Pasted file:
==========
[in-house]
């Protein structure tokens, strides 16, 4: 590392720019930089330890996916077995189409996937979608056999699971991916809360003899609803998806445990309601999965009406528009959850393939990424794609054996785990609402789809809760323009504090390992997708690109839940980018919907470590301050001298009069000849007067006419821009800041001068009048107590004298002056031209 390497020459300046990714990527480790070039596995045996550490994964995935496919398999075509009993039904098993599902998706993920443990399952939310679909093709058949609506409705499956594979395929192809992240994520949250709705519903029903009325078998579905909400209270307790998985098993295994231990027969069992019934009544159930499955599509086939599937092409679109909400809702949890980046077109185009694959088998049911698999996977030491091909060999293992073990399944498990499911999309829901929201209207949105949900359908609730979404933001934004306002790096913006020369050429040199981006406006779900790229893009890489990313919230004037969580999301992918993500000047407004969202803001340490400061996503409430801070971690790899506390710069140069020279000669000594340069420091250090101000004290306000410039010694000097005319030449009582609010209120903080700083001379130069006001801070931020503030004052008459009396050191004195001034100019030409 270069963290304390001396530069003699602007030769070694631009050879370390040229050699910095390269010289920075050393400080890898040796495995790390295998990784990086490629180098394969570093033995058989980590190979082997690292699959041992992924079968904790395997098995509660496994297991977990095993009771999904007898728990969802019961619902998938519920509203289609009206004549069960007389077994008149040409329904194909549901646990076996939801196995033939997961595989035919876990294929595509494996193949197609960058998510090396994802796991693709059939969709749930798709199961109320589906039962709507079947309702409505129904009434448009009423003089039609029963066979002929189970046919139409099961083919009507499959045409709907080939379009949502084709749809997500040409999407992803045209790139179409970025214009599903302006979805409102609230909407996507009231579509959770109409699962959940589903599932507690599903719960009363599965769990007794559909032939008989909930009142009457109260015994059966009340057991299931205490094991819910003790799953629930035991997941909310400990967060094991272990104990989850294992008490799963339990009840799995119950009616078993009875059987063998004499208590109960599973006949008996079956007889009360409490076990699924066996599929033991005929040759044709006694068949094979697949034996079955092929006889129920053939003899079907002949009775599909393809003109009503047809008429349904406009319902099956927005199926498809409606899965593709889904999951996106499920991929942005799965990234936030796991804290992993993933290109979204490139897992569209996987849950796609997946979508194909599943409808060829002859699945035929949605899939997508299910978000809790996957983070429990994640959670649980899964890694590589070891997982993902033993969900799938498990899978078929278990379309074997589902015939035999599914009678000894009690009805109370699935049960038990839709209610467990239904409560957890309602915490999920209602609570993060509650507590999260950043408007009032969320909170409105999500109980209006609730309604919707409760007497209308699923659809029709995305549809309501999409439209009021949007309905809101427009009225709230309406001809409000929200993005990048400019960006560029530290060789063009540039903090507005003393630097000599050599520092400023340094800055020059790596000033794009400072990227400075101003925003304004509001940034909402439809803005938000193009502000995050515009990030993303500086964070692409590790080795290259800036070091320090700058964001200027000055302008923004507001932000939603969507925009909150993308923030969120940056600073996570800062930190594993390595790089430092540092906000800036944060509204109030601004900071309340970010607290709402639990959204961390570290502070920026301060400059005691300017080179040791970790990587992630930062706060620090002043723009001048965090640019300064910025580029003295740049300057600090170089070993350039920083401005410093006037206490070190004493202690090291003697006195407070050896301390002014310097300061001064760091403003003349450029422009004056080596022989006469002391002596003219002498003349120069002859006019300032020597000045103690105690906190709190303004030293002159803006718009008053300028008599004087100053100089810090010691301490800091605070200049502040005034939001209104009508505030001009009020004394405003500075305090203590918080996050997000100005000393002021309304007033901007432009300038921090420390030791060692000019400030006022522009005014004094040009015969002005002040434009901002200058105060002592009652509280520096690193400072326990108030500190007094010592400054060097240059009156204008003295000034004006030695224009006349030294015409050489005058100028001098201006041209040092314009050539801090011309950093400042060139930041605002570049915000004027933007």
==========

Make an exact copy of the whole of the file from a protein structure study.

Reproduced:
[in-house]
């Protein structure tokens, strides 16, 4: 590392720019930089330890996916077995189409996937979608056999699971991916809360003899609803998806445990309601999965009406528009959850393939990424794609054996785990609402789809809760323009504090390992997708690109839940980018919907470590301050001298009069000849007067006419821009800041001068009048107590004298002056031209 390497020459300046990714990527480790070039596995045996550490994964995935496919398999075509009993039904098993599902998706993920443990399952939310679909093709058949609506409705499956594979395929192809992240994520949250709705519903029903009325078998579905909400209270307790998985098993295994231990027969069992019934009544159930499955599509086939599937092409679109909400809702949890980046077109185009694959088998049911698999996977030491091909060999293992073990399944498990499911999309829901929201209207949105949900359908609730979404933001934004306002790096913006020369050429040199981006406006779900790229893009890489990313919230004037969580999301992918993500000047407004969202803001340490400061996503409430801070971690790899506390710069140069020279000669000594340069420091250090101000004290306000410039010694000097005319030449009582609010209120903080700083001379130069006001801070931020503030004052008459009396050191004195001034100019030409 270069963290304390001396530069003699602007030769070694631009050879370390040229050699910095390269010289920075050393400080890898040796495995790390295998990784990086490629180098394969570093033995058989980590190979082997690292699959041992992924079968904790395997098995509660496994297991977990095993009771999904007898728990969802019961619902998938519920509203289609009206004549069960007389077994008149040409329904194909549901646990076996939801196995033939997961595989035919876990294929595509494996193949197609960058998510090396994802796991693709059939969709749930798709199961109320589906039962709507079947309702409505129904009434448009009423003089039609029963066979002929189970046919139409099961083919009507499959045409709907080939379009949502084709749809997500040409999407992803045209790139179409970025214009599903302006979805409102609230909407996507009231579509959770109409699962959940589903599932507690599903719960009363599965769990007794559909032939008989909930009142009457109260015994059966009340057991299931205490094991819910003790799953629930035991997941909310400990967060094991272990104990989850294992008490799963339990009840799995119950009616078993009875059987063998004499208590109960599973006949008996079956007889009360409490076990699924066996599929033991005929040759044709006694068949094979697949034996079955092929006889129920053939003899079907002949009775599909393809003109009503047809008429349904406009319902099956927005199926498809409606899965593709889904999951996106499920991929942005799965990234936030796991804290992993993933290109979204490139897992569209996987849950796609997946979508194909599943409808060829002859699945035929949605899939997508299910978000809790996957983070429990994640959670649980899964890694590589070891997982993902033993969900799938498990899978078929278990379309074997589902015939035999599914009678000894009690009805109370699935049960038990839709209610467990239904409560957890309602915490999920209602609570993060509650507590999260950043408007009032969320909170409105999500109980209006609730309604919707409760007497209308699923659809029709995305549809309501999409439209009021949007309905809101427009009225709230309406001809409000929200993005990048400019960006560029530290060789063009540039903090507005003393630097000599050599520092400023340094800055020059790596000033794009400072990227400075101003925003304004509001940034909402439809803005938000193009502000995050515009990030993303500086964070692409590790080795290259800036070091320090700058964001200027000055302008923004507001932000939603969507925009909150993308923030969120940056600073996570800062930190594993390595790089430092540092906000800036944060509204109030601004900071309340970010607290709402639990959204961390570290502070920026301060400059005691300017080179040791970790990587992630930062706060620090002043723009001048965090640019300064910025580029003295740049300057600090170089070993350039920083401005410093006037206490070190004493202690090291003697006195407070050896301390002014310097300061001064760091403003003349450029422009004056080596022989006469002391002596003219002498003349120069002859006019300032020597000045103690105690906190709190303004030293002159803006718009008053300028008599004087100053100089810090010691301490800091605070200049502040005034939001209104009508505030001009009020004394405003500075305090203590918080996050997000100005000393002021309304007033901007432009300038921090420390030791060692000019400030006022522009005014004094040009015969002005002040434009901002200058105060002592009652509280520096690193400072326990108030500190007094010592400054060097240059009156204008003295000034004006030695224009006349030294015409050489005058100028001098201006041209040092314009050539801090011309950093400042060139930041605002570049915000004027933007």